The site from the Forrest Hills entrance
Illustrative image of the solar farm – view from the air
A 16.5 MW solar farm, comprising of 36,000 individual panels that will generate enough energy to power the equivalent of more than 3000 homes.
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Following a remarkable level of feedback in favour of the plans, our planning application was submitted to Lancaster City Council in October 2021. After careful consideration, Planning Officers recommended the plans for approval and in March 2022, the Council formally approved the development.
As part of this commitment the University is electrifying its heat generation through large-scale heat pumps. The electrification of heat demand will eliminate the University’s gas consumption, but will lead to substantially increased electricity consumption. To make this modal shift environmentally and economically sustainable, the University will need to increase its generation of electricity.
Forrest Hills is the only location in the University’s ownership large enough to accommodate a Solar Farm, to provide a substantial contribution to this capacity.
Detailed assessments of the constraints around Forrest Hills indicates that a capacity of approximately 16.5MW could be achieved through the proposed solar farm. The electricity generated will contribute directly to meeting the University’s additional energy demand and significantly contribute to its targets around becoming carbon neutral.
The 16.5MW solar farm will consist of 36,000 individual panels that will span 21 hectares (around 52 acres) of University owned agricultural land at Forrest Hills, part of the University’s conference and events space, just off Bailrigg Campus.
Each 1.75metre high, dual-facing, panel will be arranged in rows 8.7metres in length with three metre gaps between each row. The panels will be connected to a series of small inverter stations and a substation that will be clad in stone and slate to fit with the surrounding environment. The panels are composed of photovoltaic cells, which are designed to maximise the absorbency of the sun’s rays whilst minimising solar glare.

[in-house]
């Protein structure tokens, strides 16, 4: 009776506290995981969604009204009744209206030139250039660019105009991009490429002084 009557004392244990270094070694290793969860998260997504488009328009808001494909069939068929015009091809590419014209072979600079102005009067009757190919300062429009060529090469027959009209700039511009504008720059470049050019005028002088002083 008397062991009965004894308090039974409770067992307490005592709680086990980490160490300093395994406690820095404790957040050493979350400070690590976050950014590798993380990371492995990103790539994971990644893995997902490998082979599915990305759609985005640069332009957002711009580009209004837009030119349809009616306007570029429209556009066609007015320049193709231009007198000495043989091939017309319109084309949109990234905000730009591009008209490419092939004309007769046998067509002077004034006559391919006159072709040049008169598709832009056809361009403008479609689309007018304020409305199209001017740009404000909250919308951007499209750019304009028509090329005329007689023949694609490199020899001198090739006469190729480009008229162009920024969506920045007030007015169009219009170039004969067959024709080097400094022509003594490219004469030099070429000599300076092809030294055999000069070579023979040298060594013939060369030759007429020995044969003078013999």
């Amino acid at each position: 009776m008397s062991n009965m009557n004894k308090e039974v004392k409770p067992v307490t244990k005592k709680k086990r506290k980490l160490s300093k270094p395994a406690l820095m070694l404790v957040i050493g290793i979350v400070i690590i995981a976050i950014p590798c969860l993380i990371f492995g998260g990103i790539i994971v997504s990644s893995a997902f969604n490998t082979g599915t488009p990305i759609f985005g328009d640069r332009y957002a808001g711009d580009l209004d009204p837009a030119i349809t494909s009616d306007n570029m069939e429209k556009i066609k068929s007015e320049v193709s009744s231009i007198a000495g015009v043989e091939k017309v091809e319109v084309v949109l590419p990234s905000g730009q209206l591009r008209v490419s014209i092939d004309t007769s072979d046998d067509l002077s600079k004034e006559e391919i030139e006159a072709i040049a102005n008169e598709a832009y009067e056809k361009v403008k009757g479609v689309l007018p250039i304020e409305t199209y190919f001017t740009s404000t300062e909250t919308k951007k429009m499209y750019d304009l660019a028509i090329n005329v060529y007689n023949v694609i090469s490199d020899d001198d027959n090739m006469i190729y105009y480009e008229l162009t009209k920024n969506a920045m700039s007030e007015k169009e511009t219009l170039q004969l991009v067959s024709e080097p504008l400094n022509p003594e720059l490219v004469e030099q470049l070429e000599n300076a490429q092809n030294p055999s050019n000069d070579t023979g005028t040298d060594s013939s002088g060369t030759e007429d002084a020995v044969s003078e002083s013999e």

The farm will generate enough energy to power the equivalent of more than 3000 homes per year and will reduce annual carbon emissions by more than 2600 tonnes of CO2, the equivalent of taking 600 standard cars off the road each year.
Plans include a landscaping scheme that will enhance the hedgerows and woodland, protecting views from local walkers and creating an environment that will support wildlife and increase biodiversity. A Landscape and Visual Assessment was undertaken by The Environment Partnership (TEP), which concluded that ‘Although the character of the site would change as a result of the proposal, the overall landscape character of the wider area would remain predominantly unchanged by the proposed development.’
The Solar Farm will be fully reversible in its infrastructure, meaning that the site can be fully restored to its previous state when the solar farm reaches the end of its life. During its time, solar farms naturally become less effective, so the ability to restore natural habitats is important.
The University is committed to reducing its energy related carbon emissions to net zero by 2030. The solar farm is a major strategic step forward in achieving this goal; reducing energy related emissions by up to 40%.
The development will contain one Solar PV Farm Sub-station, which is designed to reflect the rural setting, alongside several Inverter Stations. This infrastructure will connect the solar farm to the electricity network at the University’s main campus.
The site access is to be from Hazelrigg Lane. Following construction there will be limited vehicle movements associated with the solar farm.
The development will include boundaries – hedgerows and fencing which reflect the rural character of the area – and CCTV. However, the solar farm will not need to be lit.
The site extends approximately 21 hectares and consists of mostly agricultural grassland to the east of Bailrigg Campus. A number of agricultural and ecological assessments were made as part of the planning process to ensure the land was suitable for the development and to ensure minimal disruption to the environment. The spatial layout of the solar array has been designed to follow the existing topography and to retain existing features on site such as hedgerows and woodlands which are part of the character and context of the surrounding countryside.